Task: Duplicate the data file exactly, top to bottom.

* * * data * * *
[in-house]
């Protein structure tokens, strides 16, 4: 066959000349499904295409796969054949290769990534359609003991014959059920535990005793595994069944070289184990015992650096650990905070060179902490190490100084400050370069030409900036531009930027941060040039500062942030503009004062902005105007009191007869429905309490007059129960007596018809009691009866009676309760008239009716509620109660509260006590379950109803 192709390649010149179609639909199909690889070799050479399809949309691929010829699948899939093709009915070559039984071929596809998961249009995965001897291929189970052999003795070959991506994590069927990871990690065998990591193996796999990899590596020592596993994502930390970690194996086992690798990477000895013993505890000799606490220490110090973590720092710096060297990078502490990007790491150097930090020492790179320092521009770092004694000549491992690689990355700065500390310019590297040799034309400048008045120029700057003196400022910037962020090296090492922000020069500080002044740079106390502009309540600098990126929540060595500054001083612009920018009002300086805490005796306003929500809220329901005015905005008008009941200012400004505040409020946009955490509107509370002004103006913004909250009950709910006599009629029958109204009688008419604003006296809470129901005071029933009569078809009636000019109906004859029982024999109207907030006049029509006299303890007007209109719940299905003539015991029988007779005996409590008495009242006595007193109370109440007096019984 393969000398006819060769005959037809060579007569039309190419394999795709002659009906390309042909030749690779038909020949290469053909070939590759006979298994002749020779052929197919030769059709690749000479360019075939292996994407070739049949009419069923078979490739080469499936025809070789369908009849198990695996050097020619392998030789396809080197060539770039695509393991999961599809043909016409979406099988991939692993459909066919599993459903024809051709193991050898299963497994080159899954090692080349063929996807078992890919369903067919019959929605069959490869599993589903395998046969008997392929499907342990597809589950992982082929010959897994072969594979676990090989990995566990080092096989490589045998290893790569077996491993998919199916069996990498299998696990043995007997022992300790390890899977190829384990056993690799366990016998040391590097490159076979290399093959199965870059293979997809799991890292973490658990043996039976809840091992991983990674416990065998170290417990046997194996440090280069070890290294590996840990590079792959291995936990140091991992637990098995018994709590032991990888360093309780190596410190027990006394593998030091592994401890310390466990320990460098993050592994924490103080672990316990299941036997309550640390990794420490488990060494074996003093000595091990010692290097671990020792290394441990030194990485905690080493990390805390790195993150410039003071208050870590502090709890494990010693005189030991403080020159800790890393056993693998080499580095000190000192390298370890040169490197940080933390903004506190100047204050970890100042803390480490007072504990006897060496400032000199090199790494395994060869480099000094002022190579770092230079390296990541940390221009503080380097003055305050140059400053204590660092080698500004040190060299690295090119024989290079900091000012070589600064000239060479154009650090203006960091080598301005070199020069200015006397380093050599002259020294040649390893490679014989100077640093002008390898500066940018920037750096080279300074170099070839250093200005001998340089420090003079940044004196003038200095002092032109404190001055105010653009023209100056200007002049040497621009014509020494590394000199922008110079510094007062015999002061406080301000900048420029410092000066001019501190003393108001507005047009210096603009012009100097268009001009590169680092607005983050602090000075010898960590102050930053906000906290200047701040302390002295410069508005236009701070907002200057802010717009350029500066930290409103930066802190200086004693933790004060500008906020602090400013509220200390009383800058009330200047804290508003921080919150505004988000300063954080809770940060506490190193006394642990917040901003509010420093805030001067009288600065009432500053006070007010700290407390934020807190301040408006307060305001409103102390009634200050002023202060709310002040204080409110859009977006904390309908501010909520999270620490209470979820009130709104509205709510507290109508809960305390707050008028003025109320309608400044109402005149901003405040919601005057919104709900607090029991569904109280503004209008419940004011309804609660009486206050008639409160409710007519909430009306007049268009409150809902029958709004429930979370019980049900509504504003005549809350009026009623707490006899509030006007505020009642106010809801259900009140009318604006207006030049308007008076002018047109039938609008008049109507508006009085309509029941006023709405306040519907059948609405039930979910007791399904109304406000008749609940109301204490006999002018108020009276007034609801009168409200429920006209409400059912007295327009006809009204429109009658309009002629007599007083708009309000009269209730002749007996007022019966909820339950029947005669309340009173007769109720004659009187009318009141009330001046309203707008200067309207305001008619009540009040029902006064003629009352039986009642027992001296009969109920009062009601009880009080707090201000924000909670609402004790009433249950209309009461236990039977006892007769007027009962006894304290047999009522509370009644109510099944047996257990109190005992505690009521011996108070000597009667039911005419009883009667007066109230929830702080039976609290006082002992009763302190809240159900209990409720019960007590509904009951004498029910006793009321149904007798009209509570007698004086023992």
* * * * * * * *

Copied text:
[in-house]
């Protein structure tokens, strides 16, 4: 066959000349499904295409796969054949290769990534359609003991014959059920535990005793595994069944070289184990015992650096650990905070060179902490190490100084400050370069030409900036531009930027941060040039500062942030503009004062902005105007009191007869429905309490007059129960007596018809009691009866009676309760008239009716509620109660509260006590379950109803 192709390649010149179609639909199909690889070799050479399809949309691929010829699948899939093709009915070559039984071929596809998961249009995965001897291929189970052999003795070959991506994590069927990871990690065998990591193996796999990899590596020592596993994502930390970690194996086992690798990477000895013993505890000799606490220490110090973590720092710096060297990078502490990007790491150097930090020492790179320092521009770092004694000549491992690689990355700065500390310019590297040799034309400048008045120029700057003196400022910037962020090296090492922000020069500080002044740079106390502009309540600098990126929540060595500054001083612009920018009002300086805490005796306003929500809220329901005015905005008008009941200012400004505040409020946009955490509107509370002004103006913004909250009950709910006599009629029958109204009688008419604003006296809470129901005071029933009569078809009636000019109906004859029982024999109207907030006049029509006299303890007007209109719940299905003539015991029988007779005996409590008495009242006595007193109370109440007096019984 393969000398006819060769005959037809060579007569039309190419394999795709002659009906390309042909030749690779038909020949290469053909070939590759006979298994002749020779052929197919030769059709690749000479360019075939292996994407070739049949009419069923078979490739080469499936025809070789369908009849198990695996050097020619392998030789396809080197060539770039695509393991999961599809043909016409979406099988991939692993459909066919599993459903024809051709193991050898299963497994080159899954090692080349063929996807078992890919369903067919019959929605069959490869599993589903395998046969008997392929499907342990597809589950992982082929010959897994072969594979676990090989990995566990080092096989490589045998290893790569077996491993998919199916069996990498299998696990043995007997022992300790390890899977190829384990056993690799366990016998040391590097490159076979290399093959199965870059293979997809799991890292973490658990043996039976809840091992991983990674416990065998170290417990046997194996440090280069070890290294590996840990590079792959291995936990140091991992637990098995018994709590032991990888360093309780190596410190027990006394593998030091592994401890310390466990320990460098993050592994924490103080672990316990299941036997309550640390990794420490488990060494074996003093000595091990010692290097671990020792290394441990030194990485905690080493990390805390790195993150410039003071208050870590502090709890494990010693005189030991403080020159800790890393056993693998080499580095000190000192390298370890040169490197940080933390903004506190100047204050970890100042803390480490007072504990006897060496400032000199090199790494395994060869480099000094002022190579770092230079390296990541940390221009503080380097003055305050140059400053204590660092080698500004040190060299690295090119024989290079900091000012070589600064000239060479154009650090203006960091080598301005070199020069200015006397380093050599002259020294040649390893490679014989100077640093002008390898500066940018920037750096080279300074170099070839250093200005001998340089420090003079940044004196003038200095002092032109404190001055105010653009023209100056200007002049040497621009014509020494590394000199922008110079510094007062015999002061406080301000900048420029410092000066001019501190003393108001507005047009210096603009012009100097268009001009590169680092607005983050602090000075010898960590102050930053906000906290200047701040302390002295410069508005236009701070907002200057802010717009350029500066930290409103930066802190200086004693933790004060500008906020602090400013509220200390009383800058009330200047804290508003921080919150505004988000300063954080809770940060506490190193006394642990917040901003509010420093805030001067009288600065009432500053006070007010700290407390934020807190301040408006307060305001409103102390009634200050002023202060709310002040204080409110859009977006904390309908501010909520999270620490209470979820009130709104509205709510507290109508809960305390707050008028003025109320309608400044109402005149901003405040919601005057919104709900607090029991569904109280503004209008419940004011309804609660009486206050008639409160409710007519909430009306007049268009409150809902029958709004429930979370019980049900509504504003005549809350009026009623707490006899509030006007505020009642106010809801259900009140009318604006207006030049308007008076002018047109039938609008008049109507508006009085309509029941006023709405306040519907059948609405039930979910007791399904109304406000008749609940109301204490006999002018108020009276007034609801009168409200429920006209409400059912007295327009006809009204429109009658309009002629007599007083708009309000009269209730002749007996007022019966909820339950029947005669309340009173007769109720004659009187009318009141009330001046309203707008200067309207305001008619009540009040029902006064003629009352039986009642027992001296009969109920009062009601009880009080707090201000924000909670609402004790009433249950209309009461236990039977006892007769007027009962006894304290047999009522509370009644109510099944047996257990109190005992505690009521011996108070000597009667039911005419009883009667007066109230929830702080039976609290006082002992009763302190809240159900209990409720019960007590509904009951004498029910006793009321149904007798009209509570007698004086023992």